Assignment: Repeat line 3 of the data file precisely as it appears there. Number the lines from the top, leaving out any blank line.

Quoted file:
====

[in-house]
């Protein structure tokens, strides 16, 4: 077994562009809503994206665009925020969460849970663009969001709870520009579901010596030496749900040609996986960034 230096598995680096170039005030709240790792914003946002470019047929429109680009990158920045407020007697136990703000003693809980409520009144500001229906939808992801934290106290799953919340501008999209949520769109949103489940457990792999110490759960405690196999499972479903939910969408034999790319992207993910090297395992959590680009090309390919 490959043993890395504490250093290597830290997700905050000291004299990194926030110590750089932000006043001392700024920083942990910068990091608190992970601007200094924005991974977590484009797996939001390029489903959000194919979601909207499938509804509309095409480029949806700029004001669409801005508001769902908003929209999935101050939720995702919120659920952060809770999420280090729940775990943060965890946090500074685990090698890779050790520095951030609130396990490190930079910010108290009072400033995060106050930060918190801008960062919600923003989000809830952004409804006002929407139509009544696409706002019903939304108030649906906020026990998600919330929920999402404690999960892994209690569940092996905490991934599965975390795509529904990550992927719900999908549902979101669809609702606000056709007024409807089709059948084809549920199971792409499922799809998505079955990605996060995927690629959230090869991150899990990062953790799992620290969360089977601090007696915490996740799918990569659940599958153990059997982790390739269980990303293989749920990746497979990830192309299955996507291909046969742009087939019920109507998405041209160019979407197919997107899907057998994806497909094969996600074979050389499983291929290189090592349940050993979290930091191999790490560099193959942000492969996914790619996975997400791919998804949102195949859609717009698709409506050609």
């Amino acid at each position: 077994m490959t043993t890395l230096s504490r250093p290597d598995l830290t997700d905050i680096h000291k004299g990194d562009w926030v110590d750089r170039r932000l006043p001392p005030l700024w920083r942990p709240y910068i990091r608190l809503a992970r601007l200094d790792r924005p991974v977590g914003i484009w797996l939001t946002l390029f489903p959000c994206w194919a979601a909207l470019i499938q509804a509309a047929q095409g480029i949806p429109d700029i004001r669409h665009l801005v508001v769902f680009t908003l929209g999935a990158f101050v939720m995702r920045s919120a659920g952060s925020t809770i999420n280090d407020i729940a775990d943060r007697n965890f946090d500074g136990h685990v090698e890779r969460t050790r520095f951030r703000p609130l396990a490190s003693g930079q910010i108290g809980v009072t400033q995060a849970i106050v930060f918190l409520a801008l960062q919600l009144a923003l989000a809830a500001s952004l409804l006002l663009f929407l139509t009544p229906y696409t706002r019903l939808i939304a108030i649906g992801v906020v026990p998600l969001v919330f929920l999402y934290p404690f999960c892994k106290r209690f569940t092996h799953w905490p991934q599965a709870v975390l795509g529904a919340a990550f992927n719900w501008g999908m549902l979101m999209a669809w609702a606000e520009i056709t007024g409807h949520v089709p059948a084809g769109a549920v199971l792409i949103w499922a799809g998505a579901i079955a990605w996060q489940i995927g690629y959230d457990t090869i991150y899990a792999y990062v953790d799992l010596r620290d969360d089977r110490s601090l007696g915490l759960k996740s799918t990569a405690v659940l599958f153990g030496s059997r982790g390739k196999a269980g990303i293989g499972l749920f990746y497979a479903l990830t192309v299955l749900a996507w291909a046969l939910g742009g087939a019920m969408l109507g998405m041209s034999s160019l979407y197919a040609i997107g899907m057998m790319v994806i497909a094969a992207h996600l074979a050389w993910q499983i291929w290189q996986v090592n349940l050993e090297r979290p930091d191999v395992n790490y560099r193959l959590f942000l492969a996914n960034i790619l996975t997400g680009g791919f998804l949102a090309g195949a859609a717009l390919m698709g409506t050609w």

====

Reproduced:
């Amino acid at each position: 077994m490959t043993t890395l230096s504490r250093p290597d598995l830290t997700d905050i680096h000291k004299g990194d562009w926030v110590d750089r170039r932000l006043p001392p005030l700024w920083r942990p709240y910068i990091r608190l809503a992970r601007l200094d790792r924005p991974v977590g914003i484009w797996l939001t946002l390029f489903p959000c994206w194919a979601a909207l470019i499938q509804a509309a047929q095409g480029i949806p429109d700029i004001r669409h665009l801005v508001v769902f680009t908003l929209g999935a990158f101050v939720m995702r920045s919120a659920g952060s925020t809770i999420n280090d407020i729940a775990d943060r007697n965890f946090d500074g136990h685990v090698e890779r969460t050790r520095f951030r703000p609130l396990a490190s003693g930079q910010i108290g809980v009072t400033q995060a849970i106050v930060f918190l409520a801008l960062q919600l009144a923003l989000a809830a500001s952004l409804l006002l663009f929407l139509t009544p229906y696409t706002r019903l939808i939304a108030i649906g992801v906020v026990p998600l969001v919330f929920l999402y934290p404690f999960c892994k106290r209690f569940t092996h799953w905490p991934q599965a709870v975390l795509g529904a919340a990550f992927n719900w501008g999908m549902l979101m999209a669809w609702a606000e520009i056709t007024g409807h949520v089709p059948a084809g769109a549920v199971l792409i949103w499922a799809g998505a579901i079955a990605w996060q489940i995927g690629y959230d457990t090869i991150y899990a792999y990062v953790d799992l010596r620290d969360d089977r110490s601090l007696g915490l759960k996740s799918t990569a405690v659940l599958f153990g030496s059997r982790g390739k196999a269980g990303i293989g499972l749920f990746y497979a479903l990830t192309v299955l749900a996507w291909a046969l939910g742009g087939a019920m969408l109507g998405m041209s034999s160019l979407y197919a040609i997107g899907m057998m790319v994806i497909a094969a992207h996600l074979a050389w993910q499983i291929w290189q996986v090592n349940l050993e090297r979290p930091d191999v395992n790490y560099r193959l959590f942000l492969a996914n960034i790619l996975t997400g680009g791919f998804l949102a090309g195949a859609a717009l390919m698709g409506t050609w």